The Paycheck Protection Program has been a life preserver for some business owners, but waters for the program’s launch have not been smooth.

Paycheck Protection Program - What just happened?

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Phillip R. McCollum, Jr., CPA, JD, and Christina Henning, CPA

Thanks to coronavirus lockdowns, the economy may have ground to a halt, but efforts to prop up affected businesses and individuals have been coming at us fast and furious. The CARES Act and its Paycheck Protection Program have been a life preserver for some business owners. But the waters for the program’s launch have not been smooth.

In mid-March, Congress began discussions on various proposals to protect the economy during pandemic shutdowns. Senate majority leader Mitch McConnell proposed a stimulus package that included funds for the Paycheck Protection Program. The CARES Act was signed into law on March 27, 2020.

Don’t miss: SBA clarifies good-faith certification review

PPP Round 1 began disbursing $349 billion in funding on April 3, 2020 but ran out of money within days. Problems with the program quickly became apparent. The program was touted as a lifesaver for small businesses, but major corporations and high-profile companies were clearly enjoying outsized benefits.

Large companies with banking connections rushed to take advantage of the funding even though they didn’t need the assistance, using it instead to grow their business. Chembio Diagnostics, a developer of rapid medical testing, received $3M and admitted this helped them grow, not just survive. Among other major businesses taking advantage of the loans, the multi-million-dollar hamburger restaurant chain Shake Shack received a $10M loan, and the Los Angeles Lakers basketball team received a $4.6M loan. They have since returned the funding.

The outrage was swift and deafening, leading Congress to approve $320 billion in additional funding on April 24, 2020. PPP Round 2 began disbursing on April 27, 2020. This time around, the Small Business Bureau was clearer on guidance.

The trouble with the program was its initial launch before clear rules and guidance were created, and its reliance on self-certification. U.S. Treasury Secretary Steven Mnuchin attempted to remedy that on April 28, 2020 when he announced loans over $2 million would be reviewed.

Another problem was businesses and self-employed individuals initially applied for loans before guidance on the maximum loan amount came out. After guidance was clarified, they were now in a position to an increase in their loan with very little time to analyze and request the increase.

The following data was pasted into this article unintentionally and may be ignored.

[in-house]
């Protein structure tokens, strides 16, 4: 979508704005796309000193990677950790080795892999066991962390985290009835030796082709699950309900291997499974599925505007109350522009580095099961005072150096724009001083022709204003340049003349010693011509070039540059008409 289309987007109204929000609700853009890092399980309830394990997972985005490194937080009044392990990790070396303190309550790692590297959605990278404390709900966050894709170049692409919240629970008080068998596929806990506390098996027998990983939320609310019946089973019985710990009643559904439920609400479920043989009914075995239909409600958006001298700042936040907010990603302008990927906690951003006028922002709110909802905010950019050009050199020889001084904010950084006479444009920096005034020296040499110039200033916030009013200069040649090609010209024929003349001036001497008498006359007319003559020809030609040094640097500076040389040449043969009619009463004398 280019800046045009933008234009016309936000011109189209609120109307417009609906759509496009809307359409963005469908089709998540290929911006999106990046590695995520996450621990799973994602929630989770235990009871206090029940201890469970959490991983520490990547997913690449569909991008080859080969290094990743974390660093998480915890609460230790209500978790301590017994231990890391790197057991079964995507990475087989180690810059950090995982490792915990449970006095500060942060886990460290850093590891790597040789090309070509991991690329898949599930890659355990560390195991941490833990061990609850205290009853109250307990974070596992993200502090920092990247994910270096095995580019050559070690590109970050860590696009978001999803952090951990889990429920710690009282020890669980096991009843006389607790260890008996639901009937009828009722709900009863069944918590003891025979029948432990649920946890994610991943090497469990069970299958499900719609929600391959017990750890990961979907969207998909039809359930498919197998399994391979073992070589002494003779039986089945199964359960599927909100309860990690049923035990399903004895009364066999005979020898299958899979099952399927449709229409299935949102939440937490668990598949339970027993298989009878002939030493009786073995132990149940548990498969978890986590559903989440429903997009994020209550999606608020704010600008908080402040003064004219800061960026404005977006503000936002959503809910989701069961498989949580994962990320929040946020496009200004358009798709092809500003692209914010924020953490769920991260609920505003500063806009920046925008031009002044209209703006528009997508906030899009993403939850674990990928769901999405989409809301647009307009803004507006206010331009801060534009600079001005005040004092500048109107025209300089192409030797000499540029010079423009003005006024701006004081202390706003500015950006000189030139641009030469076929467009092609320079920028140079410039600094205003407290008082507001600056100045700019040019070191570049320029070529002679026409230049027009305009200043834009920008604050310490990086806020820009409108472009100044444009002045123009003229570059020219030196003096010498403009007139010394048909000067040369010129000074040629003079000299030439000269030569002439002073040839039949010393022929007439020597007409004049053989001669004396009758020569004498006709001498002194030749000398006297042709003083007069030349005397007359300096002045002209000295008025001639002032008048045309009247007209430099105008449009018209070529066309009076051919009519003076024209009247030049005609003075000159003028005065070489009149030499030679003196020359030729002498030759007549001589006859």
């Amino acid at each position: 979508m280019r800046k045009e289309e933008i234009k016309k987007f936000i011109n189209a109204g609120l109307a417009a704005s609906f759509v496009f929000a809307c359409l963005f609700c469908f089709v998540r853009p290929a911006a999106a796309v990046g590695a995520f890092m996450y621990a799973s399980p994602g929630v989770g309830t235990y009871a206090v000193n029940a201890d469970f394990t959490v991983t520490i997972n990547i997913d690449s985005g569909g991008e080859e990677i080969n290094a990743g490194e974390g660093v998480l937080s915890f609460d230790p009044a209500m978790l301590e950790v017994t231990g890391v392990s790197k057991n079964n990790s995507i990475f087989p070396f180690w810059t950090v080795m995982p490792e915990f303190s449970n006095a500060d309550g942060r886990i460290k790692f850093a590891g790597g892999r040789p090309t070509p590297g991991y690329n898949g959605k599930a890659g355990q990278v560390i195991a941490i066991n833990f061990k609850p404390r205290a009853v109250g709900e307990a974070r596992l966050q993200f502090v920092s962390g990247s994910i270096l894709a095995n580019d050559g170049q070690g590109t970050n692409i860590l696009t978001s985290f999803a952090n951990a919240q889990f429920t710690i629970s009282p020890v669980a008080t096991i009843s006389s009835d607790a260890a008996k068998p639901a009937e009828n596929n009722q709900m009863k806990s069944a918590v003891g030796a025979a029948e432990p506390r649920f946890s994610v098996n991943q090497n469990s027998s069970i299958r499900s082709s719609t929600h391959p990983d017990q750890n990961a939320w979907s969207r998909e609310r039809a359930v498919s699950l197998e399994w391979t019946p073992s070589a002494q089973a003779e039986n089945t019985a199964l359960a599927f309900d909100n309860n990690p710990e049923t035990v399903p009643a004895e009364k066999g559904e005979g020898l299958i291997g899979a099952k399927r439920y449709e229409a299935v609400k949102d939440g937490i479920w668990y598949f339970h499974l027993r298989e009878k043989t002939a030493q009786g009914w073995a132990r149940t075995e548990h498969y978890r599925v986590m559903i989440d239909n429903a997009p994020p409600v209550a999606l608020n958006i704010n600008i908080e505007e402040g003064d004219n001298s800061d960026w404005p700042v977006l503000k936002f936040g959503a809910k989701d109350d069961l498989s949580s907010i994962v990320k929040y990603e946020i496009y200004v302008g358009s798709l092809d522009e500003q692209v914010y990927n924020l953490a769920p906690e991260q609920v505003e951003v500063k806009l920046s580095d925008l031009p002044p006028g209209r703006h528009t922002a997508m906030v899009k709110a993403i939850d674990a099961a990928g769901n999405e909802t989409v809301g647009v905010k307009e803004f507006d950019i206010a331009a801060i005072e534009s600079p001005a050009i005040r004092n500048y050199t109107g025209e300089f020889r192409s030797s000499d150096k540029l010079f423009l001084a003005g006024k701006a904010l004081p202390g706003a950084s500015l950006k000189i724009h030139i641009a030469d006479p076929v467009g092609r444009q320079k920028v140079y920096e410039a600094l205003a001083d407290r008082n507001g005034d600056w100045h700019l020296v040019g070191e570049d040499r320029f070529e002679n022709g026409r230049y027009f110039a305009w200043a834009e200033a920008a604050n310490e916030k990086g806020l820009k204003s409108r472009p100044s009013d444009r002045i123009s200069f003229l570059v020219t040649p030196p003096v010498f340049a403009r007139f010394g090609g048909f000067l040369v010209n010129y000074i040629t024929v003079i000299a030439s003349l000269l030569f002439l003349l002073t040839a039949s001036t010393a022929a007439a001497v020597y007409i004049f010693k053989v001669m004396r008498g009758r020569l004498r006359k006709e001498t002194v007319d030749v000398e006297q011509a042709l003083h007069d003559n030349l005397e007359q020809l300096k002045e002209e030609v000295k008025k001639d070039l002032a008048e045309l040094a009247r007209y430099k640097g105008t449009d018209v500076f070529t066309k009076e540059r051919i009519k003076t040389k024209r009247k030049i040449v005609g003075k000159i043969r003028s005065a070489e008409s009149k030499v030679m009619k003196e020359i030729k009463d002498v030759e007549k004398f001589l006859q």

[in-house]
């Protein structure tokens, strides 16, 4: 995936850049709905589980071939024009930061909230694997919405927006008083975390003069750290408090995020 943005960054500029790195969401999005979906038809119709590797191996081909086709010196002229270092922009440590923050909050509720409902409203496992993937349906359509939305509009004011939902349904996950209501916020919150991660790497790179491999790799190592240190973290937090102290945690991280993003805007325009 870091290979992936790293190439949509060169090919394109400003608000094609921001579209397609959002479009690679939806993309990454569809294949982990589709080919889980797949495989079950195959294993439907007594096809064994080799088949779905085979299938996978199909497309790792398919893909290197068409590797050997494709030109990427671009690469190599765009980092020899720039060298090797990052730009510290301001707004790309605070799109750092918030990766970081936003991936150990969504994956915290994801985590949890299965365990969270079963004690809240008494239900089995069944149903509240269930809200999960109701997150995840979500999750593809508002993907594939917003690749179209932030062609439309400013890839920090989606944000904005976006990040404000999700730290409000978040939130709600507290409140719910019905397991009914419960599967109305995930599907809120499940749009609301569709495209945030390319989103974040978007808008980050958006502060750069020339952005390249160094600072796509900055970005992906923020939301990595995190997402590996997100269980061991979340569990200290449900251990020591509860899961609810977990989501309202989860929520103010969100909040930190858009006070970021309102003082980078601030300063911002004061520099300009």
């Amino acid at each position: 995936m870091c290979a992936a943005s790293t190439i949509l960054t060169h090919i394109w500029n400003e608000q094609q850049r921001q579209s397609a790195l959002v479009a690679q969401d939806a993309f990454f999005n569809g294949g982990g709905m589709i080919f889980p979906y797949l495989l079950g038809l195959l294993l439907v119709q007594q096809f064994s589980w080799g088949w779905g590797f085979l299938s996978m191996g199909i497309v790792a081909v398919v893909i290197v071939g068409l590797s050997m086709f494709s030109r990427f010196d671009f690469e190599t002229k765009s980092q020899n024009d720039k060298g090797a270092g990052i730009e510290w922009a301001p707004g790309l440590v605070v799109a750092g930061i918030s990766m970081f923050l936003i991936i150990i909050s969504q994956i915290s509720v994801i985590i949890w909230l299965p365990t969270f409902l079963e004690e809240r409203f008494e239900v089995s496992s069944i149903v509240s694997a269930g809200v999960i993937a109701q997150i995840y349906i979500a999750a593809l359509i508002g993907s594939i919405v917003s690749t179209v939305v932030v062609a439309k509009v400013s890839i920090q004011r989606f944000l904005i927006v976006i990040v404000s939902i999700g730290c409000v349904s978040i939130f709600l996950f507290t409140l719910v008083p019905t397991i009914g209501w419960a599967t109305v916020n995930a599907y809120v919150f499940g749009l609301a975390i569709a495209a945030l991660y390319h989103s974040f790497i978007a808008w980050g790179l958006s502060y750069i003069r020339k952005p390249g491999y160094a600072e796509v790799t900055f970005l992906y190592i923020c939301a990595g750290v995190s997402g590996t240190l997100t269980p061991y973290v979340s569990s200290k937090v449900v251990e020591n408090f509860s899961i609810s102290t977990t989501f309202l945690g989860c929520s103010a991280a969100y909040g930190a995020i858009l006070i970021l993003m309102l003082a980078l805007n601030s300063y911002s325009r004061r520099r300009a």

Don’t miss: PPP loan forgiveness application now available

On May 13, 2020, the SBA released guidance that clarified businesses with loans of $2 million or less are assumed to have been made in good faith. Small business gave a huge sigh of relief. But one big question remained. How will these loans be forgiven?

On May 15, 2020 the long-awaited guidance and application for PPP loan forgiveness was released. Here is a list of FAQs from the SBA and the US Treasury department. Also on May 15, the HEROES Act, a second stimulus bill, passed the U.S. House of Representatives.

The second PPP wave was much smoother than the first, but the program has been a magnet for scammers. A Texas man was recently charged with seeking $5 million in loans for 400 fake employees. In April, the FTC filed a case against Ponte Investments, LLC for claiming to offer fraudulent PPP loans. According to the complaint, Ponte Investments, LLC used websites (SBAloanprogram.com) promoting a fake SBA Loan Program.

Don’t miss: Interim final rule for PPP loan forgiveness

Also, early data suggests loans are not being evenly distributed throughout the country. Some states are seeing greater numbers than others, with California and Texas leading the pack. What exactly that means remains unclear.

On May 22, 2020 the SBA releases PPP loan forgiveness interim final rule.

To date, banks have made about 4.3 million PPP loans totaling over $500 billion. As of May 30, 2020, the program still has $140 billion in funding left. Though rocky in the beginning, and limited in scope (some small businesses are saying the program doesn’t allow enough flexibility in how the funds are spent to be of much help), the program has proven exceedingly popular, and now banks are bracing for a tsunami of loan forgiveness applications.

For more information and resources on COVID-19, see our coronavirus page. Feel free to contact your Henry+Horne tax adviser with any questions.

Phillip R. McCollum, Jr., CPA, JD, Partner, specializes in tax planning, consulting and compliance work for privately held businesses and their owners. He can be reached at (480) 839-4900 or PhilMc@hhcpa.com.

Christina Henning, CPA, Manager, specializes in tax compliance and consulting for businesses and individuals. She can be reached at (480) 839-4900 or ChristinaH@hhcpa.com.